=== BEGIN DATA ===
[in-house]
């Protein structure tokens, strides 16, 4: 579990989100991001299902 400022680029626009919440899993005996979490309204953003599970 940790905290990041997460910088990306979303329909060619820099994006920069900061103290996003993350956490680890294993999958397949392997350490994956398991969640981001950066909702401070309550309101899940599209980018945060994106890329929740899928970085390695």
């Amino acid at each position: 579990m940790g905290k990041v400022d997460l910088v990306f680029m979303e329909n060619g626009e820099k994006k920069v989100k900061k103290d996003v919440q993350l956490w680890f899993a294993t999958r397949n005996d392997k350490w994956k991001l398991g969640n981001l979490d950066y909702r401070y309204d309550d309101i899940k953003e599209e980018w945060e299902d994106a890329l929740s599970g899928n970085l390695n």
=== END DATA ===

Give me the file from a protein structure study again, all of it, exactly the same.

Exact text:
[in-house]
């Protein structure tokens, strides 16, 4: 579990989100991001299902 400022680029626009919440899993005996979490309204953003599970 940790905290990041997460910088990306979303329909060619820099994006920069900061103290996003993350956490680890294993999958397949392997350490994956398991969640981001950066909702401070309550309101899940599209980018945060994106890329929740899928970085390695």
């Amino acid at each position: 579990m940790g905290k990041v400022d997460l910088v990306f680029m979303e329909n060619g626009e820099k994006k920069v989100k900061k103290d996003v919440q993350l956490w680890f899993a294993t999958r397949n005996d392997k350490w994956k991001l398991g969640n981001l979490d950066y909702r401070y309204d309550d309101i899940k953003e599209e980018w945060e299902d994106a890329l929740s599970g899928n970085l390695n």